Alan Soldofsky

 
 

 

MUSEUM OF NATURAL LIGHT

 

We came to see how clear the light is
as it pours down from the summit, a blue
clean as melt water and white as
wind inside a thunderhead.

We didn’t come up here, where the road switches
back along the knife-edge of a ridge,
to see the sky darken and thin claws
of rain sag across the far mountains,

scraping splotches of old snow on Freel Peak,
on Mt. Tallac and Mt. Rose.
At least it’s not fire weather, there’s
a film of moisture on the windshield.

But also dry lightning, flicking
like a snake’s tongue overhead. Once
we watched these skies to observe grains of light,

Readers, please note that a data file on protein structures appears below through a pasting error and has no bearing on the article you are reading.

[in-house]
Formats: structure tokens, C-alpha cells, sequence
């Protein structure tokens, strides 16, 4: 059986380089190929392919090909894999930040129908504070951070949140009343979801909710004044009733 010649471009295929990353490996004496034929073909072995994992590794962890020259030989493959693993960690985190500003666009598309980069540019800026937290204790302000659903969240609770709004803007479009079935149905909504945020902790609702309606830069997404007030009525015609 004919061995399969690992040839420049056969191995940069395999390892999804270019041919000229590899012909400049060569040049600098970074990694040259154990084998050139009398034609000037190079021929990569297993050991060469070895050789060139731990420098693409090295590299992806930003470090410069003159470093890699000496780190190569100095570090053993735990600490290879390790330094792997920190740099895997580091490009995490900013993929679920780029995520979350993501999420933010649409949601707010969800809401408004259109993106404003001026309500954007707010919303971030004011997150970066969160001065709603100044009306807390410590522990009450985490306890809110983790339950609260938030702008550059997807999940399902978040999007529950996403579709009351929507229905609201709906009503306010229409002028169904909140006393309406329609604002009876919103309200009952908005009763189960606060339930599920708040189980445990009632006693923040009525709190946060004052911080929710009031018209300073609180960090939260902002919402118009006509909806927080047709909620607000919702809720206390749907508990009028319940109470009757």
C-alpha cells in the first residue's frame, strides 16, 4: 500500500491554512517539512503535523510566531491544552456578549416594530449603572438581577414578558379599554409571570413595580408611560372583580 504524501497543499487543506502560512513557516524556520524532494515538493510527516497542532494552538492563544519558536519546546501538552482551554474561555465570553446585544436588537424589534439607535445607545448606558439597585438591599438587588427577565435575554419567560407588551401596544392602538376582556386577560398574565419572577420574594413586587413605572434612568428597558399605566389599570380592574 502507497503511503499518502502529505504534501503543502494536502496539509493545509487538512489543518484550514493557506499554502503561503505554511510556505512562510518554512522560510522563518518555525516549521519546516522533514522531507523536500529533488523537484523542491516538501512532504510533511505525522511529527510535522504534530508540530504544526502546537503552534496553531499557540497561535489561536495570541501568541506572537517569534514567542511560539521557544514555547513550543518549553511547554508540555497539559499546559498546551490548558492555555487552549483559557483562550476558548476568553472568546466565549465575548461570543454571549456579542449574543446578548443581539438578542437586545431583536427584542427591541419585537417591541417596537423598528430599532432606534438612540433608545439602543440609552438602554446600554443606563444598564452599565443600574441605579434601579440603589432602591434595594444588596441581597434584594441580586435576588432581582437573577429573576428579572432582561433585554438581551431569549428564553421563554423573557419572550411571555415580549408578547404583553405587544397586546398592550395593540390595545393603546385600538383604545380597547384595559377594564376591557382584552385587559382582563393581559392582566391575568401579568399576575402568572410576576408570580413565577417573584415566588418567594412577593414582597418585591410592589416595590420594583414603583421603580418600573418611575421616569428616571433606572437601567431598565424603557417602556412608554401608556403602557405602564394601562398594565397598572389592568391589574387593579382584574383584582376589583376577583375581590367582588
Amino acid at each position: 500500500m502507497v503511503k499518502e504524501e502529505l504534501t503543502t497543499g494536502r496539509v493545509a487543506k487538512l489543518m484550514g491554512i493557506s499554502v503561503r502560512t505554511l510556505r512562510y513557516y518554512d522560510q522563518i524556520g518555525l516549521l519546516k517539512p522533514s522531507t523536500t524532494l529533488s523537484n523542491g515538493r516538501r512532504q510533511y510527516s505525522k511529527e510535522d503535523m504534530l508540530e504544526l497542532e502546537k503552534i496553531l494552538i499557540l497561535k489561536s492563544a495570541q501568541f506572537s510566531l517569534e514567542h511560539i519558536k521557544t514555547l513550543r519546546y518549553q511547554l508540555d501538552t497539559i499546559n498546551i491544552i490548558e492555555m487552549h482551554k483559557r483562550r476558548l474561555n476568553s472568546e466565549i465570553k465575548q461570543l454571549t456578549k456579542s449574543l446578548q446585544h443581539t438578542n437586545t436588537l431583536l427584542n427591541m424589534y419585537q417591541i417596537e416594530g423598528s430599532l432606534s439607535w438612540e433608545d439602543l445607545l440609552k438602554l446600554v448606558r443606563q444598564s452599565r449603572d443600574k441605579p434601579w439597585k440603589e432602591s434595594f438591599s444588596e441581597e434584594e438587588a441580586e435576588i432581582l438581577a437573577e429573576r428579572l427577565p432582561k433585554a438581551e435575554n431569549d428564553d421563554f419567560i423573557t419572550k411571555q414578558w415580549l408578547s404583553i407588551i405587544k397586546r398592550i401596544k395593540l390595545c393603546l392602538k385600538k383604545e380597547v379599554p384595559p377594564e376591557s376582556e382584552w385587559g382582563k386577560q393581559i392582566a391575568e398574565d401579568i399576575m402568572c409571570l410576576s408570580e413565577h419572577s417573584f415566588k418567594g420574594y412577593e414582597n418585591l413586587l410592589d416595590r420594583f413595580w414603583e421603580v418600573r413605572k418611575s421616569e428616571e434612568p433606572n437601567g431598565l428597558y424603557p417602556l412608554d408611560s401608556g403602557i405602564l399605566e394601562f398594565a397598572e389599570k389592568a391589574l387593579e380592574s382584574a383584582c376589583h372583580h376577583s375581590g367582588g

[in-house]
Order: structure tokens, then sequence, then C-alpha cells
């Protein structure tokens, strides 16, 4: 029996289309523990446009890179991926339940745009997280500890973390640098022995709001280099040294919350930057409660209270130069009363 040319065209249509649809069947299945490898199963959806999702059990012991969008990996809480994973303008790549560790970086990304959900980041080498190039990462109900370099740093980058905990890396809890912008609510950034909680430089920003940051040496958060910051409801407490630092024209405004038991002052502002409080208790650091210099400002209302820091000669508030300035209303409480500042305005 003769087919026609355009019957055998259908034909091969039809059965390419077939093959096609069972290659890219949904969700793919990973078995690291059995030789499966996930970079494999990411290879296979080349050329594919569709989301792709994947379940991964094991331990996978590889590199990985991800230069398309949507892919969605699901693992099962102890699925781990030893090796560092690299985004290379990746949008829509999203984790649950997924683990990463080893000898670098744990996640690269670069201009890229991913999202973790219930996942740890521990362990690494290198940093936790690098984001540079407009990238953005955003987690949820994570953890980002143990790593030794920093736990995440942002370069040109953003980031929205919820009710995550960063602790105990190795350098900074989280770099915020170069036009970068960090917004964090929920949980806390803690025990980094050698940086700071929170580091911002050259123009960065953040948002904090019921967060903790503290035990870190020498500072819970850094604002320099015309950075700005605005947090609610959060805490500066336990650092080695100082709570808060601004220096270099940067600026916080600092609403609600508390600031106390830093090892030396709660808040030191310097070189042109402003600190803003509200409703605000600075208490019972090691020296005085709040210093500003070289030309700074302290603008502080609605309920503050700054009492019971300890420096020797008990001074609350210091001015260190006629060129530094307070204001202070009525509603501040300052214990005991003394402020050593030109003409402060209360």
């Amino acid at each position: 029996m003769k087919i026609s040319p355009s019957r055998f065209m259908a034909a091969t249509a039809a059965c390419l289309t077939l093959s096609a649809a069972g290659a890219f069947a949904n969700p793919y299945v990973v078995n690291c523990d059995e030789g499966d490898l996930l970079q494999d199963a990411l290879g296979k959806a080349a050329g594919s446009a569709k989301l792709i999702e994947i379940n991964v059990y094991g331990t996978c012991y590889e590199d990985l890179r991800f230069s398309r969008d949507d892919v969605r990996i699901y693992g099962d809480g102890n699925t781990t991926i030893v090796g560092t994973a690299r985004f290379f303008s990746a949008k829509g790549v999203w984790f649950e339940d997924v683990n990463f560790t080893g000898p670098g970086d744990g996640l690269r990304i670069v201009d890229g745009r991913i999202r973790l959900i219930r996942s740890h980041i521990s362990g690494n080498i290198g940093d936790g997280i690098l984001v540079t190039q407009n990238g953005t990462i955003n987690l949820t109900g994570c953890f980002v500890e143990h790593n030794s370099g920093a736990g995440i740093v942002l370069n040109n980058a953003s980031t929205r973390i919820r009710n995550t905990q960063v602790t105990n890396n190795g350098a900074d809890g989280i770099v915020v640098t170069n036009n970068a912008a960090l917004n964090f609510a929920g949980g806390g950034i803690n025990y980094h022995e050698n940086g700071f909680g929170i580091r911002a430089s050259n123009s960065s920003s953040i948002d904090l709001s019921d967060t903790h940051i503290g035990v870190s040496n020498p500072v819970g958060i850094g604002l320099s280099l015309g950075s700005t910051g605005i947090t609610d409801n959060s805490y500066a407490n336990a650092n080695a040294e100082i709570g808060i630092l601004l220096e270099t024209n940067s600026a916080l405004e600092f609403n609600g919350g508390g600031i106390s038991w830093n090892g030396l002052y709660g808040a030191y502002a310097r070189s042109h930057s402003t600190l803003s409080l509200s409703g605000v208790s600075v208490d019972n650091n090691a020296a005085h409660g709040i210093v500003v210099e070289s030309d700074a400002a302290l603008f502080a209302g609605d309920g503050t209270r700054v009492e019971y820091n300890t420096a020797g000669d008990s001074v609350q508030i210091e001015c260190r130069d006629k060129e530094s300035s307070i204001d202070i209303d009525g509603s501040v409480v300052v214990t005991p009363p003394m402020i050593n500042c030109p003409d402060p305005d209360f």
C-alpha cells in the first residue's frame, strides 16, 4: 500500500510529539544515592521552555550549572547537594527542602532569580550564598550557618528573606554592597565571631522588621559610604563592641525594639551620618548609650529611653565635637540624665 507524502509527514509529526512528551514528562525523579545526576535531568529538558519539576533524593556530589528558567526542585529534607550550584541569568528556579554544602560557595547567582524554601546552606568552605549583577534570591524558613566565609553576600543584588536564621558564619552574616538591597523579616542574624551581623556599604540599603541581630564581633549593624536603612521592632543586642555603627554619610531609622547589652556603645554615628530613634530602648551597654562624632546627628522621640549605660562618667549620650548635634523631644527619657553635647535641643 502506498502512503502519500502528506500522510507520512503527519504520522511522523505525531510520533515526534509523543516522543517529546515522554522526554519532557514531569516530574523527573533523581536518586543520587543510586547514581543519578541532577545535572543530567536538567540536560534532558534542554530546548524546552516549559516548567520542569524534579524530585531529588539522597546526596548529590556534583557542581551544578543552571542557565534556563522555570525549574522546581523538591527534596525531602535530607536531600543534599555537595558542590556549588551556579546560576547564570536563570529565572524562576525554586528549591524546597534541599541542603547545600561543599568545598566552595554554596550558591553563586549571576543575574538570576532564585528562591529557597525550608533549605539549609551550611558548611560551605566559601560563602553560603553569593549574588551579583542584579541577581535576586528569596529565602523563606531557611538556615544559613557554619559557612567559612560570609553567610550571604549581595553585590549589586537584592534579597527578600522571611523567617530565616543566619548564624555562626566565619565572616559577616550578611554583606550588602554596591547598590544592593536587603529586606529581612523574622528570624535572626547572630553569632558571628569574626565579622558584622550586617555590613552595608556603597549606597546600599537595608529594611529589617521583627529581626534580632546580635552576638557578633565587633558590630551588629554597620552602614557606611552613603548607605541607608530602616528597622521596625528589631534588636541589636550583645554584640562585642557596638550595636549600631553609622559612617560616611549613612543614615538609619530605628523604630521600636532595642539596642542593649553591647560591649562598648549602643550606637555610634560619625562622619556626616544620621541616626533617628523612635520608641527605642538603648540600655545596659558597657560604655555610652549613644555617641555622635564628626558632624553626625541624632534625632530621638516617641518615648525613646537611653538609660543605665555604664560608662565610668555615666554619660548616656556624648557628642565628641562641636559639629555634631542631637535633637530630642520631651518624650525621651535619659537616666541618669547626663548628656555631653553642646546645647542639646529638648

by the hundreds, zipping across the darkness.

We can’t retrieve the past, though we can
peer through the windows. Though it’s noon,
we itch from a dozen mosquito bites. A barn
swallow darts down from a cedar limb

zigzagging in crooked circles, chirping
like a satellite. Then returns to the same
limb, flaring its electric V-shaped tail,
twittering, a mosquito in its beak.